Winston E. Abara, MD, PhD; Amir Qaseem, MD, PhD, MHA; Sarah Schillie, MD, MPH, MBA; Brian J. McMahon, MD; Aaron M. Harris, MD, MPH (*); for the High Value Care Task Force of the American College of Physicians and the Centers for Disease Control and Prevention
Disclaimer: The conclusions, findings, and opinions expressed by the authors do not necessarily reflect the official position of the Centers for Disease Control and Prevention.
Financial Support: Financial support for the development of this paper comes exclusively from the ACP operating budget.
Disclosures: Dr. McMahon reports that the program he works in, the Alaska Native Tribal Health Consortium Liver Disease and Hepatitis Program (a nonprofit managed care system serving American Indians and Alaska Natives), has 2 research grants from Gilead Sciences for hepatitis C treatment. Dr. McMahon is not an investigator listed on these grants but does see patients who receive free hepatitis C medications supplied by Gilead Sciences in the course of his patient care duties. Dr. Lohr reports that he is the Treasurer of the American College of Physicians. Dr. McLean reports personal fees from Takeda Pharmaceuticals outside the submitted work and is a member of the American College of Physicians Clinical Guidelines Committee and the American College of Rheumatology Quality of Care Committee. Authors not named here have disclosed no conflicts of interest. Authors followed the policy regarding conflicts of interest described at www.annals.org/article.aspx?articleid=745942. Disclosures can also be viewed at www.acponline.org/authors/icmje/ConflictOfInterestForms.do?msNum=M17-1106. All financial and intellectual disclosures of interest were declared and potential conflicts were discussed and managed. No individuals were recused from discussion or voting due to conflicts of interest. A record of disclosures of interest is kept for each High Value Care Task Force meeting and conference call and can be viewed at www.acponline.org/clinical-information/high-value-care.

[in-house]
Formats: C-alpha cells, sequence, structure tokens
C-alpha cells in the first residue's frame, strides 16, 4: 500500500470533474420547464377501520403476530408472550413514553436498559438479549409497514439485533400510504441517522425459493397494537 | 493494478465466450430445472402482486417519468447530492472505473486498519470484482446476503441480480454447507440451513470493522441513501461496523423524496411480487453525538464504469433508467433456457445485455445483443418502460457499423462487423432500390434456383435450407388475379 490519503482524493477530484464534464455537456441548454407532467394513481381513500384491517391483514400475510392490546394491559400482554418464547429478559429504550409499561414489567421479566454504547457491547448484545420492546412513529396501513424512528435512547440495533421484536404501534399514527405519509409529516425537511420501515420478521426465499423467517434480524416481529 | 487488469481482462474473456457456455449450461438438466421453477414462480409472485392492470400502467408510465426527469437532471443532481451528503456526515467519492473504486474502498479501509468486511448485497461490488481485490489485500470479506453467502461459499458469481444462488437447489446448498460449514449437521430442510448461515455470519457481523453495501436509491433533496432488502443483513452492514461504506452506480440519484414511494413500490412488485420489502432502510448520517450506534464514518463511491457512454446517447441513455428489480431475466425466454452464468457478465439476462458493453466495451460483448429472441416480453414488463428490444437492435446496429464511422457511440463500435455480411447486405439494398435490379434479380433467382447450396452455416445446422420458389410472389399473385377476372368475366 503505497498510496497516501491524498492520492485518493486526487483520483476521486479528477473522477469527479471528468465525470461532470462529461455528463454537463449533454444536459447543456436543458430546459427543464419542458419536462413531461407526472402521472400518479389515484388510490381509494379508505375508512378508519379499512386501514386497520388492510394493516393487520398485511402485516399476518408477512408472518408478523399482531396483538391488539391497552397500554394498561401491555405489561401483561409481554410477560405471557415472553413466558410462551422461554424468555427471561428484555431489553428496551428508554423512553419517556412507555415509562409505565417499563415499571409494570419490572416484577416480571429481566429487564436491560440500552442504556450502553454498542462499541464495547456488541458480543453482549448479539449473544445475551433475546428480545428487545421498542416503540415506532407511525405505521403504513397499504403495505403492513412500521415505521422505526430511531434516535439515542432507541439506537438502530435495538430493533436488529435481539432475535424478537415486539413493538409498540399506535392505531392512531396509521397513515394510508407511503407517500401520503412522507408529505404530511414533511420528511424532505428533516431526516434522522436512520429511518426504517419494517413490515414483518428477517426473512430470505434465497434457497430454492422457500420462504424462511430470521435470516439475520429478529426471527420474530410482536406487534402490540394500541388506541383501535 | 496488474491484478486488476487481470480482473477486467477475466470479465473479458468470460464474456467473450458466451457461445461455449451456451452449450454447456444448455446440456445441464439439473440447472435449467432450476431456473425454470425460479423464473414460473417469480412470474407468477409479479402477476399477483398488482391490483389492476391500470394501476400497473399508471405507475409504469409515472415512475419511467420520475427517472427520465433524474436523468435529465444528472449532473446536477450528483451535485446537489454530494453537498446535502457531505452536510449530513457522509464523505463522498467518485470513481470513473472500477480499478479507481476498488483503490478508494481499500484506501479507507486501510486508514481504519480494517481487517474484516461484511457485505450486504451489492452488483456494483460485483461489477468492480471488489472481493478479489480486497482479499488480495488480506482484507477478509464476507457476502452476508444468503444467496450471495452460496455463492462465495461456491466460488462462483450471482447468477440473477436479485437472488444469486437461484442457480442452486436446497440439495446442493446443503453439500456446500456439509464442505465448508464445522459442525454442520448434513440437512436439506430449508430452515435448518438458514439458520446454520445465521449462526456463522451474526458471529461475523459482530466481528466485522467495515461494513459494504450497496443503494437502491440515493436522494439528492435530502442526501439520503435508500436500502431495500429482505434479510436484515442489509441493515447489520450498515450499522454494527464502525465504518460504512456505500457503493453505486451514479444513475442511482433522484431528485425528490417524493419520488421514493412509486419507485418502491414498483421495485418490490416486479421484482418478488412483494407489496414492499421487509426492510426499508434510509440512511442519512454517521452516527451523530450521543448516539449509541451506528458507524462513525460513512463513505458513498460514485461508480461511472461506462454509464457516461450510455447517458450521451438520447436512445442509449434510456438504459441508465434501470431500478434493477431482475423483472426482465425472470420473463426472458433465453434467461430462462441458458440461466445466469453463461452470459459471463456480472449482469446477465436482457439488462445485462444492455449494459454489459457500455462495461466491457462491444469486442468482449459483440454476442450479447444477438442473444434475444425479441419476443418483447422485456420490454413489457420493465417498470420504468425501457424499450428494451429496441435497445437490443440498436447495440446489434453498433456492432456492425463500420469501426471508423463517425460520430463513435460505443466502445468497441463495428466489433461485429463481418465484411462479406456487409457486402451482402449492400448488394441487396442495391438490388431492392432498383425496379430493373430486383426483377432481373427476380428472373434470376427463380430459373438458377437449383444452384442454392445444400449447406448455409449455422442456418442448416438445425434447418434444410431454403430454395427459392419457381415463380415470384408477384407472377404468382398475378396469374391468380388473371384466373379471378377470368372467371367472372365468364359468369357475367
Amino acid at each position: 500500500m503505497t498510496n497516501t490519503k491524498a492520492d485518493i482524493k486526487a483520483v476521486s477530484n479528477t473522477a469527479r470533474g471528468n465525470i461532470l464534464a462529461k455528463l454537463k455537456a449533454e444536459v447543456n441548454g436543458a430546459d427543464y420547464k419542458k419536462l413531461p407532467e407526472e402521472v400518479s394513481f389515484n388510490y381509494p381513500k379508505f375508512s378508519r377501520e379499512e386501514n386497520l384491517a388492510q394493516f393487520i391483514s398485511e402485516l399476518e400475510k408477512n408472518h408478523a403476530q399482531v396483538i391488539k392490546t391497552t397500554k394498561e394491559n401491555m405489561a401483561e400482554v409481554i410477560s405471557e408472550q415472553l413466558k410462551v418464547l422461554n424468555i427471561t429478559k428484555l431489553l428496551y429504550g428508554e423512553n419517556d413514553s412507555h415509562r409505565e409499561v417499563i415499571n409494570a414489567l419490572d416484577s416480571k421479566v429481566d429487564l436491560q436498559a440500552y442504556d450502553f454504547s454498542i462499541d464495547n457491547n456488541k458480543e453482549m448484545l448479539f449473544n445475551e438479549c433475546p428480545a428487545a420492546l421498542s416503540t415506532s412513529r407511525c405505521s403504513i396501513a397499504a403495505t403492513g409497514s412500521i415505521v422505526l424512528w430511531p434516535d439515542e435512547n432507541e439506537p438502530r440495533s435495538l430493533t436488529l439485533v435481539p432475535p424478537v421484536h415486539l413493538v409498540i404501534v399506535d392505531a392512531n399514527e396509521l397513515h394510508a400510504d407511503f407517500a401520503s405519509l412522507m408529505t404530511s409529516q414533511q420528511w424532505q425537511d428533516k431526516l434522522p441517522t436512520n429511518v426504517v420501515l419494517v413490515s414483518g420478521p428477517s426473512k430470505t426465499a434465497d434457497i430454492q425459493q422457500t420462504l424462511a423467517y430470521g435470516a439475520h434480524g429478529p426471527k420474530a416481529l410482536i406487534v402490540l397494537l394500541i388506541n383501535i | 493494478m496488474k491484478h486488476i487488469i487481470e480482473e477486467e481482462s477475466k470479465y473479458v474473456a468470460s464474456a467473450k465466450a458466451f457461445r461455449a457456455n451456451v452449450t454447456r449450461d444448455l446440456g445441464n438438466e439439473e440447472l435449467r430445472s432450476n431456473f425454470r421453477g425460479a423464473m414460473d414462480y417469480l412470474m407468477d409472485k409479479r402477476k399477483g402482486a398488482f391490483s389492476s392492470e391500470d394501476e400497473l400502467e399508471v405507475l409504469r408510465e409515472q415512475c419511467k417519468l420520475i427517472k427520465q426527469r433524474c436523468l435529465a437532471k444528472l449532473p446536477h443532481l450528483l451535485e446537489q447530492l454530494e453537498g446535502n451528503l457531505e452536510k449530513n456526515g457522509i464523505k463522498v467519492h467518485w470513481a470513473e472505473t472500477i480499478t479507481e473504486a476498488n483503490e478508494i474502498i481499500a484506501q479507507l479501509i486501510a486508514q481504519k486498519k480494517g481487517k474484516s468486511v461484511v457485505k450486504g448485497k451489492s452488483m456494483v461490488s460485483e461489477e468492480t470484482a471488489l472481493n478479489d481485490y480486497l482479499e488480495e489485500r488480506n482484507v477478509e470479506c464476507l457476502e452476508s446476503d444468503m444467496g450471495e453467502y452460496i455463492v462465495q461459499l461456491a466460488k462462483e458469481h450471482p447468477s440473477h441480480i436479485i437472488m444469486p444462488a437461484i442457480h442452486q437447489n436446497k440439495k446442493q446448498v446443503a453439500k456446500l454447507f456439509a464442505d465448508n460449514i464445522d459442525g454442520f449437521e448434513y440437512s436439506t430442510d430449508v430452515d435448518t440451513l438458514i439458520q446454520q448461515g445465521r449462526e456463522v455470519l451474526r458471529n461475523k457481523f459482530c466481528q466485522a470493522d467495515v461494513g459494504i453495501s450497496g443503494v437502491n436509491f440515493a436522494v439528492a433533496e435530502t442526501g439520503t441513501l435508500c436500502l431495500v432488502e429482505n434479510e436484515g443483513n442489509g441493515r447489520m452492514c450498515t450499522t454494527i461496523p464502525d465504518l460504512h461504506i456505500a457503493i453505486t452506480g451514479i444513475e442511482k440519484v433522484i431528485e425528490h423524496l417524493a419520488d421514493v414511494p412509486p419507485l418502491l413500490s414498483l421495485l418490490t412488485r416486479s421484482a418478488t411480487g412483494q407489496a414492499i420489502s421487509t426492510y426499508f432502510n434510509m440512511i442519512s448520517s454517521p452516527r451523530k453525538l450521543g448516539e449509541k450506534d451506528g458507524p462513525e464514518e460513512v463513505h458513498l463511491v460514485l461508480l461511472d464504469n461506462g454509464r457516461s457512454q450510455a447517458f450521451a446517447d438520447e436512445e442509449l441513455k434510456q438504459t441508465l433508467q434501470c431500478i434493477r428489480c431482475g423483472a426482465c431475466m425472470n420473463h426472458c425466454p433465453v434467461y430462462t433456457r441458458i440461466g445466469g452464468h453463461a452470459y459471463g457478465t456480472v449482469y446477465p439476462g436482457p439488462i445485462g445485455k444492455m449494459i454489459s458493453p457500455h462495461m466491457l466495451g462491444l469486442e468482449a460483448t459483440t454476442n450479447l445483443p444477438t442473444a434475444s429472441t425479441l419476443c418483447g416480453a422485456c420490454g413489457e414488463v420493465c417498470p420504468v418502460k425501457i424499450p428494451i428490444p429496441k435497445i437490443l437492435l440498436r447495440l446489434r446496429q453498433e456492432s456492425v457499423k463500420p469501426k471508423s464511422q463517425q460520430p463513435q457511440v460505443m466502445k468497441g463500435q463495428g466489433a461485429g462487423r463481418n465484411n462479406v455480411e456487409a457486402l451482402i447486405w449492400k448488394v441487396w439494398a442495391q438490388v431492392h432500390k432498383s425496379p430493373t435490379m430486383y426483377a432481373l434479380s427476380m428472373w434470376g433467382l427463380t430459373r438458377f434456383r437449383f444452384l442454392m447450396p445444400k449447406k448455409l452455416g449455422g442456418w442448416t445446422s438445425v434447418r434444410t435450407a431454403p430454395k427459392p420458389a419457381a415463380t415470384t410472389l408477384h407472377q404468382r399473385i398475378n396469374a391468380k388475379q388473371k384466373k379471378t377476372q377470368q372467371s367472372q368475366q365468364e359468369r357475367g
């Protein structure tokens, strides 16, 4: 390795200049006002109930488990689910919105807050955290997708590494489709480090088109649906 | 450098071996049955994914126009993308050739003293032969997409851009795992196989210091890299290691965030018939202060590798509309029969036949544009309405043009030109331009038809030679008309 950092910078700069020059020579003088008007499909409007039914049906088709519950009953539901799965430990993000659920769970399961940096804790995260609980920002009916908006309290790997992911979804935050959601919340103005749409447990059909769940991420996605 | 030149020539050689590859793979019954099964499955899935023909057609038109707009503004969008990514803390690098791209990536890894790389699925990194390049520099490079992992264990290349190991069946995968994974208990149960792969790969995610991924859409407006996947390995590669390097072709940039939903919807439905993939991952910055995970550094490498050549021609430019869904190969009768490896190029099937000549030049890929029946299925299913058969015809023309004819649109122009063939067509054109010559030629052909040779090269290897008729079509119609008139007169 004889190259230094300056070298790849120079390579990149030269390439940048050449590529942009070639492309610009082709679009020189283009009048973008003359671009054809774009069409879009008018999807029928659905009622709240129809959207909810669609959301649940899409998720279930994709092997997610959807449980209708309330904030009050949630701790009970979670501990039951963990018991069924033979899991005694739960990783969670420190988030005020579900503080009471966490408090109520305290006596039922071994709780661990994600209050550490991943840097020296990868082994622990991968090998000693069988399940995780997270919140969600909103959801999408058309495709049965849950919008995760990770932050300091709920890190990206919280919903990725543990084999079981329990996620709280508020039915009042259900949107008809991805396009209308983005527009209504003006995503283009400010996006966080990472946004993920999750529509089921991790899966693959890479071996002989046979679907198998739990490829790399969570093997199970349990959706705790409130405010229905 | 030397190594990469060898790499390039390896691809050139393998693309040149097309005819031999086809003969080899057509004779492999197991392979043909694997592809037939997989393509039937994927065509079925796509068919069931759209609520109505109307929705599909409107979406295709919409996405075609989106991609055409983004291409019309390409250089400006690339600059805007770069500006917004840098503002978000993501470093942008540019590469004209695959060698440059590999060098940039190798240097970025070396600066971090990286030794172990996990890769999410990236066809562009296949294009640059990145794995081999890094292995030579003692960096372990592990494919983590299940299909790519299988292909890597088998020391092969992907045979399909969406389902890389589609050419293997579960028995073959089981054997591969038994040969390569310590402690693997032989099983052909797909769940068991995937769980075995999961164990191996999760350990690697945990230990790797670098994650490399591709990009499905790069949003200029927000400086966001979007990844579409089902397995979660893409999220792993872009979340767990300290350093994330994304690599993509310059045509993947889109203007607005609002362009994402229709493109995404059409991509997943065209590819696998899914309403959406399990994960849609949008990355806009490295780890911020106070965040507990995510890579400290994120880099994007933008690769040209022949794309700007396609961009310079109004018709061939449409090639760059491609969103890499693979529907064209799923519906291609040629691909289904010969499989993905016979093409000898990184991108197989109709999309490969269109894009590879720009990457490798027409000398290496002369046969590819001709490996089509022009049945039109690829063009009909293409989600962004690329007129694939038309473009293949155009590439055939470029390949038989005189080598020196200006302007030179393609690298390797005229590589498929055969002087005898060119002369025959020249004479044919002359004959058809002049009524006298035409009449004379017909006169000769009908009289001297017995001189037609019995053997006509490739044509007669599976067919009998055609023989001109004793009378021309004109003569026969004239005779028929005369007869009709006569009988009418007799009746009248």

Editors' Disclosures: Christine Laine, MD, MPH, Editor in Chief, reports that she has no financial relationships or interests to disclose. Darren B. Taichman, MD, PhD, Executive Deputy Editor, reports that he has no financial relationships or interests to disclose. Cynthia D. Mulrow, MD, MSc, Senior Deputy Editor, reports that she has no relationships or interests to disclose. Deborah Cotton, MD, MPH, Deputy Editor, reports that she has no financial relationships or interest to disclose. Jaya K. Rao, MD, MHS, Deputy Editor, reports that she has stock holdings/options in Eli Lilly and Pfizer. Sankey V. Williams, MD, Deputy Editor, reports that he has no financial relationships or interests to disclose. Catharine B. Stack, PhD, MS, Deputy Editor for Statistics, reports that she has stock holdings in Pfizer and Johnson & Johnson.
Requests for Single Reprints: Amir Qaseem, MD, PhD, MHA, American College of Physicians, 190 N. Independence Mall West, Philadelphia, PA 19106; e-mail, firstname.lastname@example.org.
Current Author Addresses: Drs. Abara, Schillie, and Harris: Division of Viral Hepatitis, National Center for HIV/AIDS, Viral Hepatitis, STD, and TB Prevention, Centers for Disease Control and Prevention, 1600 Clifton Road, MS G-37, Atlanta, GA 30333.
Dr. Qaseem: American College of Physicians, 190 N. Independence Mall West, Philadelphia, PA 19106.
Dr. McMahon: Arctic Investigations Program, National Center for Emerging and Zoonotic Infectious Diseases, Centers for Disease Control and Prevention, 4055 Tudor Center Drive, Anchorage, AK 99508.
Author Contributions: Conception and design: W.E. Abara, A. Qaseem, B.J. McMahon, A.M. Harris, D.M. DeLong, A.M. López, R.M. McLean.
Analysis and interpretation of the data: W.E. Abara, A. Qaseem, B.J. McMahon, A.M. Harris, R. Centor, J.A. Jokela, A.M. López, R.M. McLean.
Drafting of the article: W.E. Abara, A. Qaseem, B.J. McMahon, A.M. Harris.
Critical revision of the article for important intellectual content: W.E. Abara, S. Schillie, B.J. McMahon, A.M. Harris, G.M. Abraham, R. Centor, D.M. DeLong, L.L. Humphrey, J.A. Jokela, R.H. Lohr, A.M. López, R.M. McLean.